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Concrete toboggan team gives students a constructive career edge.


(Edmonton) When you and four fellow University of Alberta students are hurtling down a steep, frozen hill in a 300-pound concrete toboggan, there just isn’t time to think about how the experience is broadening your career opportunities.

“It’s an out-there competition. There’s nothing else like it,” says Ryan Cusveller, co-captain of the Faculty of Engineering’s Great Northern Concrete Toboggan Race team. “But the hands-on experience you get is invaluable. When you’re in a job interview and they see you’ve had experience dealing with concrete and construction, that really helps.”

For example, Cusveller was put in charge of pouring a sprawling 168,000-square-foot concrete floor at a new Costco outlet last year. The fourth-year civil engineering student co-ordinated suppliers and work crews, supervised concrete pouring and helped with quality control—while working on a summer job.

“Being a part of the GNCTR team gives you a lot of teamwork and hands-on experience that you just don’t get in courses. It’s a fun time too—I wouldn’t trade it for the world,” he adds.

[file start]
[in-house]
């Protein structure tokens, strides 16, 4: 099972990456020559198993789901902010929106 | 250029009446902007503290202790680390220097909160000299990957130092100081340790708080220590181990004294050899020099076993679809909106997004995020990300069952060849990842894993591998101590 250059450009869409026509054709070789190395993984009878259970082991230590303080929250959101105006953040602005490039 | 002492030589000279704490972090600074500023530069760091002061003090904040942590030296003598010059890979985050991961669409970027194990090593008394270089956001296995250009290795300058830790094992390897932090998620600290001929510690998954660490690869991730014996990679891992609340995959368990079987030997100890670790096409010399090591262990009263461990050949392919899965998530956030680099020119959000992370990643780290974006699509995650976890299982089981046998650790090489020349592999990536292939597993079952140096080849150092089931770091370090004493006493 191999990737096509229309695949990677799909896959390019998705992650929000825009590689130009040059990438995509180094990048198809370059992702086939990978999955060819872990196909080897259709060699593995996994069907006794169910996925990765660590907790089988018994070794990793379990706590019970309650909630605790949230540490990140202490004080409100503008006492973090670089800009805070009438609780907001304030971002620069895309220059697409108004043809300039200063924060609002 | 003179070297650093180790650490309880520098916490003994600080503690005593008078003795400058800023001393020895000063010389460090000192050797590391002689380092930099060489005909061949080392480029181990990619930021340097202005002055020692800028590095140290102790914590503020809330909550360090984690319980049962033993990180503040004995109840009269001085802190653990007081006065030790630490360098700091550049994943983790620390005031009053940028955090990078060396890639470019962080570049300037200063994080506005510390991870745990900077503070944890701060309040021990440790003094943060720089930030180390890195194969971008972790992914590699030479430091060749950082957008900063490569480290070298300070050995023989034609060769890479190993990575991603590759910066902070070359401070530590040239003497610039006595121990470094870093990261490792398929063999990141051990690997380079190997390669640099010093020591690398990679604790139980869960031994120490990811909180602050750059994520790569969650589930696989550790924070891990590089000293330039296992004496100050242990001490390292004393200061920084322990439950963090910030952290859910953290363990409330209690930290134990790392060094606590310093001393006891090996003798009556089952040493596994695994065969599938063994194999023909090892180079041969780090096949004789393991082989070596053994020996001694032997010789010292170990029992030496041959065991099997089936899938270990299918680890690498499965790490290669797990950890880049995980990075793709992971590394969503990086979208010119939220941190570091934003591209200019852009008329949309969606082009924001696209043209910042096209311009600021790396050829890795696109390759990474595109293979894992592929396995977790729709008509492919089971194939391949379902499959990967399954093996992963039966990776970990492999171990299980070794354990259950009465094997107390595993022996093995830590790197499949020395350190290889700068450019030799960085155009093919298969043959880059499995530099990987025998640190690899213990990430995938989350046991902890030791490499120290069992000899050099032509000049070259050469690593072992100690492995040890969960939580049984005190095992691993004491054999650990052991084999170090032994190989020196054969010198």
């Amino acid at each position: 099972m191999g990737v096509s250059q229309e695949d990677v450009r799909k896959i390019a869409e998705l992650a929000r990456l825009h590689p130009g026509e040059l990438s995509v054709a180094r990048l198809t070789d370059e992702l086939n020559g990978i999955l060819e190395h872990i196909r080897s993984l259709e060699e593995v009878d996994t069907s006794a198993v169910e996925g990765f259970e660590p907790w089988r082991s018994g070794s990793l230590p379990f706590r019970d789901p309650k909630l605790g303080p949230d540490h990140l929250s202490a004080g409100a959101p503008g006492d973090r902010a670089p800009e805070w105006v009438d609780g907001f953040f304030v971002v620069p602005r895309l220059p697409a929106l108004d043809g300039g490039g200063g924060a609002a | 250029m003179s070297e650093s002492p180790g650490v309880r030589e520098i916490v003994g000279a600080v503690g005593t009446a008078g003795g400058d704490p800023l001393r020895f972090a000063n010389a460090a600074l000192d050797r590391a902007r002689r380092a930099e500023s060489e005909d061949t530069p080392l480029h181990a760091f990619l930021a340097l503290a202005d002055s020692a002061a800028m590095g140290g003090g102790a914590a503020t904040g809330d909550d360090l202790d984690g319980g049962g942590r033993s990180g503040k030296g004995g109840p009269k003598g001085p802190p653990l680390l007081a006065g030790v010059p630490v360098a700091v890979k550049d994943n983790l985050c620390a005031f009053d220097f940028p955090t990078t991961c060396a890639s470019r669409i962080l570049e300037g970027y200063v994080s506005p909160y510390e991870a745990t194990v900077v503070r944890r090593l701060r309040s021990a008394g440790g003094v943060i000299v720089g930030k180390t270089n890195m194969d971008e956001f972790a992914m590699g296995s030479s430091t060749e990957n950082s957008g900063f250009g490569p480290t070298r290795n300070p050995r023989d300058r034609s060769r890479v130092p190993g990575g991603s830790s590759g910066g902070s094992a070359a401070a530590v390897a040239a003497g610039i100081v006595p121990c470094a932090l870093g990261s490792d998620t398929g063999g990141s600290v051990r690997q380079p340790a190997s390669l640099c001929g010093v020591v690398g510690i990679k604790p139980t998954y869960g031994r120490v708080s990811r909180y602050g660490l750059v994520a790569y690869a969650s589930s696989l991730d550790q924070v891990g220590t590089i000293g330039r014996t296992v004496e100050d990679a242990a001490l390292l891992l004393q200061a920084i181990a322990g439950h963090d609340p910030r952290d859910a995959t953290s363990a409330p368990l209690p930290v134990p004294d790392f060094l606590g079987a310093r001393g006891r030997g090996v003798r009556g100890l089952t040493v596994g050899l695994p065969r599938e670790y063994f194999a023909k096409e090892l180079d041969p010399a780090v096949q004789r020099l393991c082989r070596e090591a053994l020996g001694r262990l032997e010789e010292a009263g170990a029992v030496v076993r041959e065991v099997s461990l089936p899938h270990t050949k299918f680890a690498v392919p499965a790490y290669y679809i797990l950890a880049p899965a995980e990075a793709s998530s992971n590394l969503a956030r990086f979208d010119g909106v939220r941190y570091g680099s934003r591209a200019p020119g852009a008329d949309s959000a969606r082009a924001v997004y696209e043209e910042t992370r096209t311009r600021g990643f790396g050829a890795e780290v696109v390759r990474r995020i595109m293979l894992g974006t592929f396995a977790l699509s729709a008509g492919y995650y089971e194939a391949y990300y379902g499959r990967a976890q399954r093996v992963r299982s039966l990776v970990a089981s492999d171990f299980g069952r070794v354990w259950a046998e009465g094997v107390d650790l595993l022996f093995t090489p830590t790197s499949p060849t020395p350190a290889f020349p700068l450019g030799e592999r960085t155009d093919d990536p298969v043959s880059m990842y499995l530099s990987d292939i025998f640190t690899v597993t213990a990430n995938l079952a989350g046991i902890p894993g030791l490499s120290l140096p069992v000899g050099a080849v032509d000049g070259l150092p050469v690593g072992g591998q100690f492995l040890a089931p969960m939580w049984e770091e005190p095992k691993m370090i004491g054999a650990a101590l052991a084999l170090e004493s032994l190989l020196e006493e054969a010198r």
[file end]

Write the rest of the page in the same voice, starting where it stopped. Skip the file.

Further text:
This week, a team of about 30 U of A engineering students is taking part in the national concrete-toboggan challenge in London, Ont. Cusveller and his teammates are confident they’ll have a strong showing.

Teams are judged on their toboggan design, technical presentations, construction and performance in downhill runs that test speed and braking and manoeuvrability, and team spirit. Toboggans must weigh 300 pounds or less, and the only surfaces touching the ground must be made from concrete.

In recent years, teams have also been judged on incorporating sustainability into their projects, and this year the U of A team went all-out in that respect. For starters, they added porcelain from crushed basins and toilets that would otherwise have been destined for the landfill in their concrete mix. Last year’s team did the same, but this year the team used even smaller particles of porcelain to strengthen the mix and reduce the amount of concrete. They also salvaged parts from previous toboggans and incorporated them into this year’s sled, dubbed the “Cow-boggan” in honour of the team theme of Alberta beef.

Team costumes are de rigueur, so the team made its own cow costumes from used bedsheets.

Concrete toboggan races began 40 years ago when civil engineering students at the U of A competed against their counterparts from Calgary. Today, the annual competition draws student teams from virtually every engineering school in Canada.